Devour the remains and spit the seeds.

The pines stand in vigil silence
Aside their sleeping brothers,
Brandishing green standards of defiance;
Sentinels in forlorn fields of bone.

Thursday, December 10, 2009

the alchemyst

So my son and I have been cranking through some books together. The latest was The Alchemyst: The Secrets of the Immortal Nicholas Flamel, by Michael Scott. I guess you could say we're on a fantasy kick. We started out reading the Harry Potter series, then read The Lord of the Rings, which we started with The Hobbit. When we finished, he asked me to read The Silmarillion.

So okay, he's hooked. And he's hard-core.

So then we read The Chronicles of Narnia, and when we finished that he was looking for a follow-up. He was very specific: it needed to have multiple books, be fantasy based, and be good. So its back to the living room library. He says no to The Summer Tree, Eragon, and Artemis Fowl. The first two series I read, and I thought they were good. I didn't read Artemis Fowl. So we tried The Alchemyst, and its pretty good.

First things first: this is not the Nicolas Flamel mentioned as a minor character in the Harry Potter books. Both JK Rowling and Michael Scott have had their way with this real person from the 1300s, but The Alchemyst isn't a spin-off of Harry Potter.

The story was fun, fast moving, and pulled in lots of myths and legends. Which have been updated for today's savvy young reader. Reinventing mythology is dear to my own heart, and I've dabbled in it myself with poetry. So readers will recognize characters and it was delightful how they were woven into this story. Scott's writing is easy to read, and rarely were we able to read just a single chapter before bed. I've just picked up the next book, The Magician, which we just started. So far so good!

Saturday, December 5, 2009


In the Eleventh Teaching: The Vision of Krishna’s Totality, Krishna favors our hero Arjuna by granting his request to see Krishna as he really is. Krishna in this form is terrifying, and Arjuna is of course shaken. Within the roiling apparition of this multi-bodied, limbed and mouthed form, Arjuna glimpses his enemies, grinding between the flaming teeth of Krishna. Which Krishna points out is a vision of the future. These very enemies wait on the field of battle that day, while Arjuna speaks with Krishna, who is disguised as Arjuna's charioteer. As their chariot stands between the lines of combatants, Krishna explains (stanzas 32-35):

"even without you
all these foes
arrayed in hostile ranks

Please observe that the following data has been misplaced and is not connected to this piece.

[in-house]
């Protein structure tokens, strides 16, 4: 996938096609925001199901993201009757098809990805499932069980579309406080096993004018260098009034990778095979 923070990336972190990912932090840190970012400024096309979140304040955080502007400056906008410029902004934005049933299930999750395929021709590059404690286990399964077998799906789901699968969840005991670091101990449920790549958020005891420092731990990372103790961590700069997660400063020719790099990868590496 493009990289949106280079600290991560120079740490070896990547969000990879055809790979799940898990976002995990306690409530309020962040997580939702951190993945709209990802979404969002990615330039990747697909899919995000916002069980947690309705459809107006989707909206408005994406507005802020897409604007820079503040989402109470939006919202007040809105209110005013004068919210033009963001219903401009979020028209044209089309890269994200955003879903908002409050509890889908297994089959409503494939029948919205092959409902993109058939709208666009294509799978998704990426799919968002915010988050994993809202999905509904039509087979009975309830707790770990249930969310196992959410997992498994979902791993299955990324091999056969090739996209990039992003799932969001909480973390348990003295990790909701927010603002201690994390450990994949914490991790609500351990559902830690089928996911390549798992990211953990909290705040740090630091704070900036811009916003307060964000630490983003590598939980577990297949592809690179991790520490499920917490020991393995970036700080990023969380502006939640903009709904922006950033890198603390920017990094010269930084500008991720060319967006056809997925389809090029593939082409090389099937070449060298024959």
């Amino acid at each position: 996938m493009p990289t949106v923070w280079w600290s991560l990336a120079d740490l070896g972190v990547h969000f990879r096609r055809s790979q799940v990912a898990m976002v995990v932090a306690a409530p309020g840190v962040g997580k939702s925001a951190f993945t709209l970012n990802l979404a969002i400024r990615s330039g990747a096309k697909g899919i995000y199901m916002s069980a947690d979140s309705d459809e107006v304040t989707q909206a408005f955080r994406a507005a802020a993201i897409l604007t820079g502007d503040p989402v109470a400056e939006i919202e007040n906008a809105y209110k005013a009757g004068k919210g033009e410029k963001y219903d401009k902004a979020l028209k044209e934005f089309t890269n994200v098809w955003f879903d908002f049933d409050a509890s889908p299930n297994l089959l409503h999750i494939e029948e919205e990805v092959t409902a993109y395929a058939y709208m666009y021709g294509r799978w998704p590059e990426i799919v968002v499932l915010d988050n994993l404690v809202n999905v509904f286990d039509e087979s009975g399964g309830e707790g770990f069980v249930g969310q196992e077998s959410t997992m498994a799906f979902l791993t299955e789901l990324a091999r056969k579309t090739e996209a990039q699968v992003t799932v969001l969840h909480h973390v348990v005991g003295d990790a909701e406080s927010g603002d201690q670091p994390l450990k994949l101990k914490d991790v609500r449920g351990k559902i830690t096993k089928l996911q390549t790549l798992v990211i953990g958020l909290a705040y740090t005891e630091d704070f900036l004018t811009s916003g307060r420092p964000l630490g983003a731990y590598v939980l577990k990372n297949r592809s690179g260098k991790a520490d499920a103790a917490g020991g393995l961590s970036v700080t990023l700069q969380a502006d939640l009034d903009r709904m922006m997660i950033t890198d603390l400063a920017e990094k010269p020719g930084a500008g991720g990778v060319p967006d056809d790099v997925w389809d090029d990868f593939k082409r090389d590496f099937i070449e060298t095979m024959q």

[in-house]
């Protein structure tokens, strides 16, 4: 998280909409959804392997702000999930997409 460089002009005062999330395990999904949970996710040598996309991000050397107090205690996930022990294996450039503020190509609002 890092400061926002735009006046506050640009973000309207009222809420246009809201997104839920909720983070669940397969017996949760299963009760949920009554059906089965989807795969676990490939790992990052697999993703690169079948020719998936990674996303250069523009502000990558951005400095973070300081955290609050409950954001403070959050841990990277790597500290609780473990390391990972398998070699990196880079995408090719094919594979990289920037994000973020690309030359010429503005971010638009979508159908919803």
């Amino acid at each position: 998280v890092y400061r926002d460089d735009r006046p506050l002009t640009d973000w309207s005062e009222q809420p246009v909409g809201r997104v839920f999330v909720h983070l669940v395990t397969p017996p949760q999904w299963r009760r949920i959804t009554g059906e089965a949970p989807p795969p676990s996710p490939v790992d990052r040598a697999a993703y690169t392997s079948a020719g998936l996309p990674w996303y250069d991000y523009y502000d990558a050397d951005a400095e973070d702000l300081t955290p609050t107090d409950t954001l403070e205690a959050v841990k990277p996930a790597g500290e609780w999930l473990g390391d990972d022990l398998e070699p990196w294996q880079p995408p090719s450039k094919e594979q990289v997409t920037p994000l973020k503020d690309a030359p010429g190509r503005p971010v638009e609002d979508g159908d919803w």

will cease to exist…

They are already
killed by me…

Kill them
without wavering;
fight, and you will conquer
your foes in battle!"

Friday, December 4, 2009

book re^marks

This sweet thing, dear friends is a bookmark/notebook. It is three sheets of thin, fine paper, folded and stapled in the middle to create a very slim notebook for note taking whilst reading. Better than margin notes if you're working on a research project for example, or just don't want to mark up your books, or worse, a loaned book. That's 8 pages for your jots and scribbles, and words that need looking up if you don't have your dictionary handy. Who knows, maybe you're cramming for your physics mid-term, and you sketch out a 3:00 AM, caffeine induced, cold fusion generator. Could happen.

This fun little gift, thoughtfully given by Alyson to support my crazy bookmarker habit, is made by The Sherwood Press. They've got some pretty cool stuff for the geek in you.

Come on; its an astronaut for Pete's sake.

Tuesday, December 1, 2009

makin bookmark

The nice folks at Makin Library Media gave me this bookmark when I stopped at their trade show booth at the New England Library Association conference. Makin does all kinds of stuff for preschool through high school facilities, from books and media, to classroom curricula to full on school library set ups.

Their current adverting media has this flower theme, their booth was decorated this way, etc. I didn't see any READ posters when I was there, but apparently, they'll give you one if you ask. That's sweet, but it won't fit in my book.

These aren't "The" READ posters we've all seen, as far as I know, but as I said, I didn't see any. "The" READ posters are an American Library Association product if I'm not mistaken.

Best, this one is.